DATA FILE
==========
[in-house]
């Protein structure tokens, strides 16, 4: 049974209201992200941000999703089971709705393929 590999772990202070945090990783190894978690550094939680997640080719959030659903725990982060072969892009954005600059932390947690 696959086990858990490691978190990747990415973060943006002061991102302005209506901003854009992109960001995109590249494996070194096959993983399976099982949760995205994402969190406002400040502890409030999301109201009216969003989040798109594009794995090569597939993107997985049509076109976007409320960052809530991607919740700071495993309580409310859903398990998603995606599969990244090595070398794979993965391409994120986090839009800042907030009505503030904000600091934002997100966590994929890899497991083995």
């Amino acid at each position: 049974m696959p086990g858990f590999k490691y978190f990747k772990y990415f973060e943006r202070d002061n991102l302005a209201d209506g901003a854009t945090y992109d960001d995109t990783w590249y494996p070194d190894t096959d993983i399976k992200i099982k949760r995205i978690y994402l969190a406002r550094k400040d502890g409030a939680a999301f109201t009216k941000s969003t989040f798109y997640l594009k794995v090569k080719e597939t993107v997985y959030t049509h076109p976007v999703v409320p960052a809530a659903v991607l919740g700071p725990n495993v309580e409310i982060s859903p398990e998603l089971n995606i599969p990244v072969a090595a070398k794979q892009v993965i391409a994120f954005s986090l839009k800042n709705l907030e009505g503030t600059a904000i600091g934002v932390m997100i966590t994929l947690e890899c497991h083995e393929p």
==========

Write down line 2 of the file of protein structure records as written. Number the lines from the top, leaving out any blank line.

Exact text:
């Protein structure tokens, strides 16, 4: 049974209201992200941000999703089971709705393929 590999772990202070945090990783190894978690550094939680997640080719959030659903725990982060072969892009954005600059932390947690 696959086990858990490691978190990747990415973060943006002061991102302005209506901003854009992109960001995109590249494996070194096959993983399976099982949760995205994402969190406002400040502890409030999301109201009216969003989040798109594009794995090569597939993107997985049509076109976007409320960052809530991607919740700071495993309580409310859903398990998603995606599969990244090595070398794979993965391409994120986090839009800042907030009505503030904000600091934002997100966590994929890899497991083995």